“SPAWN” #200 (Comic Review)

Posted by & filed under .

Originally published at Fangoria.com on January 22, 2010

SPAWN #200 (Image) marks the landmark issue in this best-selling series. One chapter finally closes for the undead superhero, while another is about to begin. Long-time fans will surely be talking about the surprising last pages, which take the series in a completely new direction. To ring in this milestone event, creator Todd McFarlane invites other top-notch artists—such as Jim Lee, Rob Liefeld Marc Silvestri and Ashley Wood—to contribute variant covers.

Anyone who bought comic books in the ‘90s vividly remembers picking up the first issue of SPAWN. Al Simmons, a solider-for-hire, was betrayed and murdered by his best friend. To see his wife again, Al makes a Faustian deal with the demonic overlord Malebolgia. Resurrected from the grave, Al is transformed into Spawn, a demonic vigilante who takes on organized crime, streets gangs and a child killer.

According to Malebolgia’s plan, Spawn is destined to lead an army of demons against humanity. Determined to fight against his fate, Simmons uses his costume, which is a living and breathing entity, against the forces of heaven and hell. Now Earth’s last stand depends on Simmons making the ultimate sacrifice.

Jim Browning is a lost soul who currently wears the Spawn costume. Caught in the middle of a never-ending war, Jim is thrown into battle against the Omega, who has plans of its own to conquer Earth. Watching from the side, the Clown, a.k.a. Violator, intends on fulfilling his master’s wishes, making sure there is a Spawn ruling hell on Earth. The Violator may be a loyal servant, but he doesn’t necessarily care who is wearing the mask underneath.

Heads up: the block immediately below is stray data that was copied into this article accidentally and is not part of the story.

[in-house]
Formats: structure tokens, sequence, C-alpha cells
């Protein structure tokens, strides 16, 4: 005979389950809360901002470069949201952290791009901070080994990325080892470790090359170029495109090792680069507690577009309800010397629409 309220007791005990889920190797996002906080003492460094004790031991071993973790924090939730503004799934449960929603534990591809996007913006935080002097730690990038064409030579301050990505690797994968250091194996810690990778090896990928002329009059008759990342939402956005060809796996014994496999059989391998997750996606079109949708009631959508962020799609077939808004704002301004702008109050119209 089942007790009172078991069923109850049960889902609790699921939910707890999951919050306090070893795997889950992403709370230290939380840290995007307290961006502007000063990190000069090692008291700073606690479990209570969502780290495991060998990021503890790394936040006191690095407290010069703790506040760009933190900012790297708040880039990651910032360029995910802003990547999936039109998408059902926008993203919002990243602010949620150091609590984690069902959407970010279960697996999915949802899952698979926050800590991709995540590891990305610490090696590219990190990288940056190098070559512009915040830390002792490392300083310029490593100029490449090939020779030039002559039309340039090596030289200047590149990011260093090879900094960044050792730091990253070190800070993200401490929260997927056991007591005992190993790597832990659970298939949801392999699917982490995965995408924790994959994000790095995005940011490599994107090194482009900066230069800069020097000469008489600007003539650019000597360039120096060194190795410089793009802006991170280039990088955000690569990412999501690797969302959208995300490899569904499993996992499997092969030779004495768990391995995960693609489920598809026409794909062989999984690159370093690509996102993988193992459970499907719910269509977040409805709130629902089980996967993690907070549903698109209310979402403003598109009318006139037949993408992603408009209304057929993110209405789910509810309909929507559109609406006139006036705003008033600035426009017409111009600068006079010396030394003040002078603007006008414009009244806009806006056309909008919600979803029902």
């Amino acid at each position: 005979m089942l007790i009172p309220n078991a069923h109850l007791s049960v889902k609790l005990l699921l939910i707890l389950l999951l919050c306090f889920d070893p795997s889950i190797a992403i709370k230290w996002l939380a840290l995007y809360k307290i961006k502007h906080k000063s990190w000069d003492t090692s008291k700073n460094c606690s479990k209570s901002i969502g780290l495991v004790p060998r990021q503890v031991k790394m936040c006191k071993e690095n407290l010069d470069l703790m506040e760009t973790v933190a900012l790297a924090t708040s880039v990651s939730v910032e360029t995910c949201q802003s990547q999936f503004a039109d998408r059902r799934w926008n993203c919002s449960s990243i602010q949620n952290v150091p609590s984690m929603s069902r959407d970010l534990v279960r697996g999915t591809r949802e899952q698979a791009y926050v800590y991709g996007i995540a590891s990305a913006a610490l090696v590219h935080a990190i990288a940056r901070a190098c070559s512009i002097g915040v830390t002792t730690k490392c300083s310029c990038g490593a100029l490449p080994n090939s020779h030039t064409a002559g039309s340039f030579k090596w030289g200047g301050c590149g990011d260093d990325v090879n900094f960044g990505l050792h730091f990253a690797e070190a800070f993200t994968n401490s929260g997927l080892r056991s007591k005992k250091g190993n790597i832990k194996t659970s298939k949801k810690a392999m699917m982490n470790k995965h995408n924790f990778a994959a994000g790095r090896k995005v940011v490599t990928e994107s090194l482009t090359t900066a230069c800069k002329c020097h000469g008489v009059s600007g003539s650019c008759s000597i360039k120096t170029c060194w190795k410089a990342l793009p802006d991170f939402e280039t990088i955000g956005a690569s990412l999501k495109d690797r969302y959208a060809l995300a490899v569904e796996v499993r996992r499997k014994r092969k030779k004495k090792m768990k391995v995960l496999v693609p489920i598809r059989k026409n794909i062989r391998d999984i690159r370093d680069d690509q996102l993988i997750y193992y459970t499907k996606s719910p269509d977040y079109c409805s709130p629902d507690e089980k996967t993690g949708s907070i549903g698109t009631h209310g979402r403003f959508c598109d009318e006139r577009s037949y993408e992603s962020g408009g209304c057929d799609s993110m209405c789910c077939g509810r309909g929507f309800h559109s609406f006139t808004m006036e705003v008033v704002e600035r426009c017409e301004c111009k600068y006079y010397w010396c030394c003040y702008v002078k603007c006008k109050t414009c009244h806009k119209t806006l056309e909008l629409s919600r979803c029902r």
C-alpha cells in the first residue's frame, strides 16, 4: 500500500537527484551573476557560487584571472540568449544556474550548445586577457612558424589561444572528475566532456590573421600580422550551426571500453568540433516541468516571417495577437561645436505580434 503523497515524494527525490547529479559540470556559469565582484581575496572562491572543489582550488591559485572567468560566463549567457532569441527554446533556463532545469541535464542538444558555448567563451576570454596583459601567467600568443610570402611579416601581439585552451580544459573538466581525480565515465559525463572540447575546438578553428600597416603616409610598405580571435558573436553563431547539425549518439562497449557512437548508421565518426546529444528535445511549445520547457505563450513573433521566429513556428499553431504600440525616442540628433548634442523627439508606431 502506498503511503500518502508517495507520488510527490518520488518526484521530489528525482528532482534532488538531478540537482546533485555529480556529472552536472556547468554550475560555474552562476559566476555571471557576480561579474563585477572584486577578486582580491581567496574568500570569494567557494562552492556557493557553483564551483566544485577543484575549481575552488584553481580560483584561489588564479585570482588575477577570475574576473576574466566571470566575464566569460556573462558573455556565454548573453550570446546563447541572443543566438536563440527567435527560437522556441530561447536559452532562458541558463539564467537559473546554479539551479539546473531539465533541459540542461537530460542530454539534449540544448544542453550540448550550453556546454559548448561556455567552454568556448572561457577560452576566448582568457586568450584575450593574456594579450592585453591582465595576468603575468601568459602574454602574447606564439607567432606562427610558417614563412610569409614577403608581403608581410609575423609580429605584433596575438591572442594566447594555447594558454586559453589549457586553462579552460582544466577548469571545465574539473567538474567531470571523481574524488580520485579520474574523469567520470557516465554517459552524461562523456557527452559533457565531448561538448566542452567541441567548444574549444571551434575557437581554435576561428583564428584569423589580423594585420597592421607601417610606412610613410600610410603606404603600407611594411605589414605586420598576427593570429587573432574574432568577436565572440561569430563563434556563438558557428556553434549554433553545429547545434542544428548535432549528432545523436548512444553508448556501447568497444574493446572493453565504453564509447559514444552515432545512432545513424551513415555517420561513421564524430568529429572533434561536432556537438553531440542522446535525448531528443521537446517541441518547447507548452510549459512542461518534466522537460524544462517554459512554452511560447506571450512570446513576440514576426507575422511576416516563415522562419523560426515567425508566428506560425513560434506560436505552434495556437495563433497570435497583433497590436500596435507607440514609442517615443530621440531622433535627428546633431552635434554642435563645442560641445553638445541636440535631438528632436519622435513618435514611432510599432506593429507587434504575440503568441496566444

Though the pages of SPAWN #200 are packed with gory and violent imagery, it’s the quieter moments that truly stand out. Trapped in Purgatory, Jim and Al are having a heated debate about destiny and spirituality. In a startling turn of events, Simmons finally says goodbye and leaves the Spawn mantle in the hands of Drowning.

The artwork has and always will be the main attraction of this series. An all-star lineup of artists helps make this issue extra special. THE WALKING DEAD’s Robert Kirkman wrote and illustrated the Omega Spawn prologue. Then, the stylized imagery heightens with McFarlane taking over as author, penciler and inker. In the final page, new series artist Szymon Kudranski provides an epilogue, which gives a worthy glimpse to the upcoming story arcs.

Long-time readers (including this critic) may be upset with SPAWN #200’s ending, but the change in direction allows for a new generation of fans to rediscover the series. Even after the ’90s, McFarlane still holds a lot of passion for his creation. The milestone issue serves as a miniepic tale, marking the return of Spawn’s greatest enemy.

In recent news, SPAWN’s 200th issue has officially been sold out. A second reprinting will be available on February 9. Head here for more info.